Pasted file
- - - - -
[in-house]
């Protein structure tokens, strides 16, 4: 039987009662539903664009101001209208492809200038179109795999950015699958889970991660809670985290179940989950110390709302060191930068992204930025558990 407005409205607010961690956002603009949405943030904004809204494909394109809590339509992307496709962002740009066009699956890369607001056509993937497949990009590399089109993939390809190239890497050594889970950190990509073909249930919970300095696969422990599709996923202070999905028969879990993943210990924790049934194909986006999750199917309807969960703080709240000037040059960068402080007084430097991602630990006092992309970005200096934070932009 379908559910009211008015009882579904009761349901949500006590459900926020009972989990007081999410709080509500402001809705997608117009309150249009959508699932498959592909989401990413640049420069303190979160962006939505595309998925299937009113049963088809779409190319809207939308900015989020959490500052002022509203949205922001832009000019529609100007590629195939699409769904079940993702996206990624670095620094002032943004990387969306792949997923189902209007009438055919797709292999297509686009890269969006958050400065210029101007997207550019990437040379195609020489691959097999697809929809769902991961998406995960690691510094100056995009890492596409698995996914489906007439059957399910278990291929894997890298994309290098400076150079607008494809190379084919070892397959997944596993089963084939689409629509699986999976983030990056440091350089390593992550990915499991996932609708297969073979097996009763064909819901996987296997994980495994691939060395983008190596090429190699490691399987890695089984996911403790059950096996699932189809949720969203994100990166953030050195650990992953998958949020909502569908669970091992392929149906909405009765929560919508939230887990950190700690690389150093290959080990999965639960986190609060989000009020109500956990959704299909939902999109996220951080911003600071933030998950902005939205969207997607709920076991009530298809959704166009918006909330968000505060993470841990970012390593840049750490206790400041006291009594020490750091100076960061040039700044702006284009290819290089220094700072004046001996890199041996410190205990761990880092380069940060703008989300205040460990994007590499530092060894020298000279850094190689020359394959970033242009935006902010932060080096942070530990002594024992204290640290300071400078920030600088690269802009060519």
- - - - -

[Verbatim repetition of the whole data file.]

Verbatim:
[in-house]
């Protein structure tokens, strides 16, 4: 039987009662539903664009101001209208492809200038179109795999950015699958889970991660809670985290179940989950110390709302060191930068992204930025558990 407005409205607010961690956002603009949405943030904004809204494909394109809590339509992307496709962002740009066009699956890369607001056509993937497949990009590399089109993939390809190239890497050594889970950190990509073909249930919970300095696969422990599709996923202070999905028969879990993943210990924790049934194909986006999750199917309807969960703080709240000037040059960068402080007084430097991602630990006092992309970005200096934070932009 379908559910009211008015009882579904009761349901949500006590459900926020009972989990007081999410709080509500402001809705997608117009309150249009959508699932498959592909989401990413640049420069303190979160962006939505595309998925299937009113049963088809779409190319809207939308900015989020959490500052002022509203949205922001832009000019529609100007590629195939699409769904079940993702996206990624670095620094002032943004990387969306792949997923189902209007009438055919797709292999297509686009890269969006958050400065210029101007997207550019990437040379195609020489691959097999697809929809769902991961998406995960690691510094100056995009890492596409698995996914489906007439059957399910278990291929894997890298994309290098400076150079607008494809190379084919070892397959997944596993089963084939689409629509699986999976983030990056440091350089390593992550990915499991996932609708297969073979097996009763064909819901996987296997994980495994691939060395983008190596090429190699490691399987890695089984996911403790059950096996699932189809949720969203994100990166953030050195650990992953998958949020909502569908669970091992392929149906909405009765929560919508939230887990950190700690690389150093290959080990999965639960986190609060989000009020109500956990959704299909939902999109996220951080911003600071933030998950902005939205969207997607709920076991009530298809959704166009918006909330968000505060993470841990970012390593840049750490206790400041006291009594020490750091100076960061040039700044702006284009290819290089220094700072004046001996890199041996410190205990761990880092380069940060703008989300205040460990994007590499530092060894020298000279850094190689020359394959970033242009935006902010932060080096942070530990002594024992204290640290300071400078920030600088690269802009060519």